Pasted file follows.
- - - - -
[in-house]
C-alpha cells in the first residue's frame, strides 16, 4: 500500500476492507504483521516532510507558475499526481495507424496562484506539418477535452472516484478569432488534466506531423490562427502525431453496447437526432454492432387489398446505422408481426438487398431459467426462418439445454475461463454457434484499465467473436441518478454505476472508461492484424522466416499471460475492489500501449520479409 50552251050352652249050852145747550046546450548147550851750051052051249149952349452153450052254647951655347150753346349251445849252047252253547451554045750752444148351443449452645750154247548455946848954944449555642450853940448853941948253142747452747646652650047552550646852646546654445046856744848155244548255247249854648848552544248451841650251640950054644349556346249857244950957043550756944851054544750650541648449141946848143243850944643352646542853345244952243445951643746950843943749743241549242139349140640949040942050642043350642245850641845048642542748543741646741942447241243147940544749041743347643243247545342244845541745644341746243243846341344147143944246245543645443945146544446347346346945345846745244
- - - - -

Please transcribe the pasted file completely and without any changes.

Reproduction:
[in-house]
C-alpha cells in the first residue's frame, strides 16, 4: 500500500476492507504483521516532510507558475499526481495507424496562484506539418477535452472516484478569432488534466506531423490562427502525431453496447437526432454492432387489398446505422408481426438487398431459467426462418439445454475461463454457434484499465467473436441518478454505476472508461492484424522466416499471460475492489500501449520479409 50552251050352652249050852145747550046546450548147550851750051052051249149952349452153450052254647951655347150753346349251445849252047252253547451554045750752444148351443449452645750154247548455946848954944449555642450853940448853941948253142747452747646652650047552550646852646546654445046856744848155244548255247249854648848552544248451841650251640950054644349556346249857244950957043550756944851054544750650541648449141946848143243850944643352646542853345244952243445951643746950843943749743241549242139349140640949040942050642043350642245850641845048642542748543741646741942447241243147940544749041743347643243247545342244845541745644341746243243846341344147143944246245543645443945146544446347346346945345846745244